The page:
Family fun at Stirling Castle & more

Robert The Bruce

Scotland is undoubtedly breathtakingly beautiful but not only that you can delve into history and landscapes and at same the time entertain your children and making all of it a lot of fun!

Entrance of Stirling Castle

It is said that the person who could conquer Stirling Castle ruled Scotland. When driving towards it especially approaching from the north you get an immediate sense why. The castle sits on top of a volcanic rock on a large plain just on the gateway to the highlands. It is a truly stunning site loaded with history dating back to at least the 12th century.

View from Stirling Castle

Most of the buildings on site are from the 14th and 15th century and tell many tales from James the IV to James the VI and of course Mary Queen of Scots.

The wall walk

So your visit as a family to Stirling Castle would certainly be educational for children but Historic Scotland has excelled in making it truly fun for everybody. The contemporary dressed history interpreters not only play instruments and are very knowledgeable about historic facts. They are superb storytellers and love answering children’s questions. Kids can also dress up, make paint, learn how the carved heads were made and play contemporary instruments.

A beautifil unicorn carved in oak

The site itself offers stunning views, an amazing garden and plentiful areas to run wild.

There is also an exhibition of the timeline of history which is animated and you get to see what people of medieval times looked like.

Example of the royal jewerlry

Also there is a video on display to give you an idea how the Palace was painted when it just had been built.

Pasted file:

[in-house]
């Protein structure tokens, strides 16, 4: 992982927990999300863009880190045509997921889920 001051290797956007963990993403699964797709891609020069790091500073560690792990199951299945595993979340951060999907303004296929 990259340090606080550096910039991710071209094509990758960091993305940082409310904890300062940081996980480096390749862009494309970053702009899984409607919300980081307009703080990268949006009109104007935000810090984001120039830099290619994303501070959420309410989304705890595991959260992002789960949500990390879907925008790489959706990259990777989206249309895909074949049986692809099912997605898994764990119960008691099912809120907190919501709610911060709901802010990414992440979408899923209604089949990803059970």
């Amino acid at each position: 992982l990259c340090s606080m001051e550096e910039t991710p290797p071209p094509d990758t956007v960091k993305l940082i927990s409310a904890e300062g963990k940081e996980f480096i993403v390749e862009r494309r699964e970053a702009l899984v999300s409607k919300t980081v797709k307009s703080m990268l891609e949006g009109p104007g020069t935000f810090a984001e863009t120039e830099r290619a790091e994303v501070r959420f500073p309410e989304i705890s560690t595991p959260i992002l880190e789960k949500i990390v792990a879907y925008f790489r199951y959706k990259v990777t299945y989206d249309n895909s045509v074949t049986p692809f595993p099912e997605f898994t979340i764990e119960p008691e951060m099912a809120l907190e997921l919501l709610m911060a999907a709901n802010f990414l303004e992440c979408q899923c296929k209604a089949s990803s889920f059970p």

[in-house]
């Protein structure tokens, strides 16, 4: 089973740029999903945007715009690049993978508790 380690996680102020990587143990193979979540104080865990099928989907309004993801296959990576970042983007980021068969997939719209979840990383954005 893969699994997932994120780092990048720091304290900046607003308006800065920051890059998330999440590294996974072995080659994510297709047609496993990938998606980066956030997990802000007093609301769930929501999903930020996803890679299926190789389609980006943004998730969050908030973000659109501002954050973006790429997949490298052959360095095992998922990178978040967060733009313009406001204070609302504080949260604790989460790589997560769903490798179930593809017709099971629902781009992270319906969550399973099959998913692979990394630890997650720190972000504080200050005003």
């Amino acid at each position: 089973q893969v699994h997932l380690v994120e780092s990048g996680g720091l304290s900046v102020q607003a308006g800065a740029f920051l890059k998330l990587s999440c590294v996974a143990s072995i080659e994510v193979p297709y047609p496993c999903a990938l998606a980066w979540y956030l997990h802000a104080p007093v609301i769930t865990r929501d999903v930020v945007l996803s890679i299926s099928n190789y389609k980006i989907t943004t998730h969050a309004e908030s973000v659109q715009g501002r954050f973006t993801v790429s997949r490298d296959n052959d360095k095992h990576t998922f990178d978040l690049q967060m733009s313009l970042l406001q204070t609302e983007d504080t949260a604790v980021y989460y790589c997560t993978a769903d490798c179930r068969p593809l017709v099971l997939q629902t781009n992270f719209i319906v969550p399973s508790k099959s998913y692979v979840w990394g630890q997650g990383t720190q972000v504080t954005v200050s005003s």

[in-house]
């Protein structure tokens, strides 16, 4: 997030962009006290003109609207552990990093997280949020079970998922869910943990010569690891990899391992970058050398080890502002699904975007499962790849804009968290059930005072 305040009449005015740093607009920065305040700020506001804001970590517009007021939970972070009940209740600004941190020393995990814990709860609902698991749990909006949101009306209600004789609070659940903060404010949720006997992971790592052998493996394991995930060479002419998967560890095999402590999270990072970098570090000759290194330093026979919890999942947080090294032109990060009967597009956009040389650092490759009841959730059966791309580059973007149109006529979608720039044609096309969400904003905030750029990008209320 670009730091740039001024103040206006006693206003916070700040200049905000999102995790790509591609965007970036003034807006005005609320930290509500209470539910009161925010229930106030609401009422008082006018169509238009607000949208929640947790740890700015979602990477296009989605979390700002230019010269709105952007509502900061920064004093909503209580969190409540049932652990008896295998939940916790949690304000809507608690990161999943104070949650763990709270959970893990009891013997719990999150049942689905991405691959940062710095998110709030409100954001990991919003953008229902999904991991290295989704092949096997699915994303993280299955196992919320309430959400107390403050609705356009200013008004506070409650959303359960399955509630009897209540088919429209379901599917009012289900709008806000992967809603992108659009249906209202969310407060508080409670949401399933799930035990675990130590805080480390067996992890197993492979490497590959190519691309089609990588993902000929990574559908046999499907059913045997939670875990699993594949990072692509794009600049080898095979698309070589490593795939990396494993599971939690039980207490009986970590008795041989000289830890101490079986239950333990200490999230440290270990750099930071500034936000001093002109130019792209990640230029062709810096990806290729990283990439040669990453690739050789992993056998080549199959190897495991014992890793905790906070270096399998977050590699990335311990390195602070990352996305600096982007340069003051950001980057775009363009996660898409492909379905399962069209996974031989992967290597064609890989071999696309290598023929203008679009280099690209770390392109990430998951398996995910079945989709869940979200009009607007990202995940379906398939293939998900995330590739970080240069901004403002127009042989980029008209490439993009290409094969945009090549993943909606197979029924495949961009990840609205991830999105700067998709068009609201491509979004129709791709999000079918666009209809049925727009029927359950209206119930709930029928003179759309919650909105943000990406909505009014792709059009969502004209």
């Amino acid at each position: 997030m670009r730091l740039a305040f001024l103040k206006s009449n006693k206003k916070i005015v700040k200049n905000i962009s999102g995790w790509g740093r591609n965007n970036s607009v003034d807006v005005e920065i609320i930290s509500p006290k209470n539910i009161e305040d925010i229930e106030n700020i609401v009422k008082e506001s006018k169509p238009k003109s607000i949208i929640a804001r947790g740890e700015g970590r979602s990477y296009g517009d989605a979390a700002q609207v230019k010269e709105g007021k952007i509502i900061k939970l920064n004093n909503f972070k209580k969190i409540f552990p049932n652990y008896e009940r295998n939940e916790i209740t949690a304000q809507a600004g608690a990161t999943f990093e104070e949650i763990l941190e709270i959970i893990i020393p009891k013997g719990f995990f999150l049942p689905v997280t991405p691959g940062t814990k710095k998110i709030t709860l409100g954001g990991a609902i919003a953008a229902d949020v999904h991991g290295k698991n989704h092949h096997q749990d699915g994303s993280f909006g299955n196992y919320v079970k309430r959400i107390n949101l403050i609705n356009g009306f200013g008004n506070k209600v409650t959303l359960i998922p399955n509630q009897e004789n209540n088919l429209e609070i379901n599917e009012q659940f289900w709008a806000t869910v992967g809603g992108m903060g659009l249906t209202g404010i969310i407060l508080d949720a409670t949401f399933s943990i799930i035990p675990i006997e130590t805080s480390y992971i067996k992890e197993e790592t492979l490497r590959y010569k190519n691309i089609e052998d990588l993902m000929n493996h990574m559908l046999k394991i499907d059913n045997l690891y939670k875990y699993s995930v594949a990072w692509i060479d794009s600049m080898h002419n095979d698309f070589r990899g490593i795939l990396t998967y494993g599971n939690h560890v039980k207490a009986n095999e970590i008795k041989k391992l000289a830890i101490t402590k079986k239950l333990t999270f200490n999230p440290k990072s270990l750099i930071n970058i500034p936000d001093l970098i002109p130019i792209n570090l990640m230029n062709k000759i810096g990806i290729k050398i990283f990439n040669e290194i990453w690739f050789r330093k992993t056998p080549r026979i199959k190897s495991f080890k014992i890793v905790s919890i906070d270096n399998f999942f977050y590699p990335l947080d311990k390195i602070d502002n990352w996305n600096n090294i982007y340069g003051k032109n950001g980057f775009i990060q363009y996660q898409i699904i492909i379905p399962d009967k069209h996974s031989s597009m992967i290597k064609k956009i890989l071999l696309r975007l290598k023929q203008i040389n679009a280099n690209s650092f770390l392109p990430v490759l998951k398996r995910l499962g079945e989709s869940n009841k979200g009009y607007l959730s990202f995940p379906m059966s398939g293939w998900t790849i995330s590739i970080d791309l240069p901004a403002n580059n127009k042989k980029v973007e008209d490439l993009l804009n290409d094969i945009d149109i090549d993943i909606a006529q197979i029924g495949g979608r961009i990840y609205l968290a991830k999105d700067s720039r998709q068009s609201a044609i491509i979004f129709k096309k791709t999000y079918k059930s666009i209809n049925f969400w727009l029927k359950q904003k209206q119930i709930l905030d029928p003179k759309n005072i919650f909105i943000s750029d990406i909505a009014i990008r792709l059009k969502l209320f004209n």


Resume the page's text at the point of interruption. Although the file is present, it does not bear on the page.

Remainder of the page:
As you can spend easily many hours in the castle there is an amazing tearoom, a shop and you can also get your name researched to identify your ancestors.

The castle’s gardens

The site is also overviewing the old bridge where the first war of independence took place over an even older wooden bridge in 1297.

On the other side you can visit a church which was divided by a wall at the time of reformation to allow catholic and protestant services to run simultaneously.

The Great Hall built for James the IV in 1503 is Scotland’s biggest banqueting hall ever built

The town of Stirling is a lovely place to meander through and you can even get some quite adventurous walking including the cementary.

Still on castle grounds…
Cenemtary along Stirling Castle

Wallace Monument is just across. Blair Drummond Safari Park is close by or you could venture over to Bannockburn to re-enact the battle of Bannockburn.

As we are based in St Andrews I provided an example route in the images starting from St Andrews. But tours can start from other locations.

The Unicorn tapestry was re-created over a period of 12 years costing £2 Mio

There many other attractions in the neighbourhood such as: The Kelpies, the Falkirk Wheel, Culross Palace, Midhope Castle (Lallybroch) all depending what you would like to do.

View from Stirling Castle with the cementary on your left
Example route starting at St Andrews, but you can go from many other places too
Coat of arms James V & Mary De Guise
There are unicorns everywhere at Stirling Castle
Wallace Monument
Oak heads created by James the V for his wife. Sadly he never saw the completed work
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